I recently went through a word study of grace in the Bible. In the NASB, the word grace appears approximately 125 times. A good amount of the time the word is used either in greeting at the beginning of an epistle or at the conclusion of an epistle. It happened so often that it almost made me think that God’s grace might be something that only applied to Christians, a concept that only made sense in discussing what God had done for us. Paul extends the grace of God so often to his readers/listeners that I can almost understand why it seems like some Christians today believe grace only belongs to them.
But what is grace exactly? That’s another thing you lose sight of as you are inundated with the word grace being used similarly then to the way we use hello today. This was the dictionary definition that I liked best - “a manifestation of favor, especially by a superior.” How perfect an encapsulation of what Christ has done for us! In my short jaunt through scripture I was able to glean a few things about God’s grace. First, Christ’s death is the evidence of His grace, His grace was given without regard to our desire for it, and it was given to everyone. Rom 5:8 says, “But God demonstrates His own love toward us, in that while we were yet sinners, Christ died for us.” If God’s death was given while we were yet sinners, then it seems obvious to me that it is a gift that is extended to the righteous and unrighteous alike. Second, God’s grace continues to operate on my behalf and continues to have absolutely nothing to do with my own goodness. Paul says it so simply when he says, “if it is by grace, it is no longer on the basis of works, otherwise grace is no longer grace.” How great is God that He extends grace to us regardless of whether our lives deem us worthy of this great gift. It’s a good thing He does that too, because it seems evident that we will all need it at some point, even after we find Christ. “… [F]or all have sinned and fall short of the glory of God, being justified as a gift by His grace through the redemption which is in Christ Jesus…” (Rom 3: 23, 24)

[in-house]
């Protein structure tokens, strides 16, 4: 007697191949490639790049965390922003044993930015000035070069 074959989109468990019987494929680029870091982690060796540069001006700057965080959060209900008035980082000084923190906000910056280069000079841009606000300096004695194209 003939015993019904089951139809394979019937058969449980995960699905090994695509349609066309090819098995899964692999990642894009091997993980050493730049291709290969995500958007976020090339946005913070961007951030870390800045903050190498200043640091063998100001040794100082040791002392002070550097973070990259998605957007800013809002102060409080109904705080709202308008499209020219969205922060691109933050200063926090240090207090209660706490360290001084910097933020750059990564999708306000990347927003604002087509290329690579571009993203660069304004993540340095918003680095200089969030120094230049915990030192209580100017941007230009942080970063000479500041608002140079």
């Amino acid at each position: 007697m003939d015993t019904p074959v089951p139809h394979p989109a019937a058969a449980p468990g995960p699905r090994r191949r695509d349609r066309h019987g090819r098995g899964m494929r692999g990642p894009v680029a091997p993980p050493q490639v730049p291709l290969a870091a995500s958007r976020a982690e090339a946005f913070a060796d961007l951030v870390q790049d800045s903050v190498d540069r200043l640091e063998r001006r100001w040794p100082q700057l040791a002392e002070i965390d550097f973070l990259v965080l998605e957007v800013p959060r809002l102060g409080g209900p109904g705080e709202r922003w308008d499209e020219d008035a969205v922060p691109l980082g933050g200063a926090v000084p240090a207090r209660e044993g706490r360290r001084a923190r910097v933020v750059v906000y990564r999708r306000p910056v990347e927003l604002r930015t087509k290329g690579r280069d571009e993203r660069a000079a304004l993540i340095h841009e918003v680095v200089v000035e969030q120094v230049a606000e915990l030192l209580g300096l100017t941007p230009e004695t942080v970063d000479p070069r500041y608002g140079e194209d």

Paul goes into even greater detail on this point in 2 Corinthians, using his own life as an example. In 2 Cor 12:7-10Paul talk about a thorn in his flesh, that was sent by Satan to torment him. When he asks God to remove it God says, “My grace is sufficient for you, for power is perfected in weakness.” I have always found this fascinating and there has been more than enough ink spilled on the theories of what the thorn in the flesh was. But if Paul’s weakness was spiritual as opposed to physical then the implications of this verse are far-reaching. Could it be that God refused to remove a temptation Paul felt because that temptation allowed God’s grace to strengthen Paul and kept Paul from exalting himself? I have no idea, but the idea that Paul could accomplish all that he did even as he struggled with his own demons gives me hope in the power of God’s grace.
It is this cognizance of our own struggles that confuses me when I see how unwilling some Christians are to extend grace to others. When I see the vitriol that is spewed against “sinners” or the downfall of society by those who claim to have accepted the free gift of God I wonder, “Where is that grace?” When I see Christians accusing other Christians of not being Christians because of their sexuality or because they believe differently than them I wonder where God’s grace has gone. People have accused me of not believing in the Bible (and by accused I mean told me I didn’t believe in the Bible) because I questioned the potential mistranslation of a text. I wonder sometimes what this world would be like if we responded with the love and grace of God instead of with the seemingly righteous condemnation we hear far too often. I know every Christian doesn’t act that way, but sometimes it seems like we think God’s grace is some finite substance, and that if we extend it to the people most in need of it, we somehow won’t have enough for our own use. I am here to assure us all; God’s strength is made perfect in our weakness, and God’s grace is not only sufficient enough for you, but for every single human being.
Jason Hines is an attorney and doctoral student in Religion, Politics, and Society at the J.M. Dawson Institute of Church-State Studies at Baylor University. He blogs about religious liberty and other issues at http://thehinesight.blogspot.com.
This is a companion discussion topic for the original entry at http://spectrummagazine.org/node/5770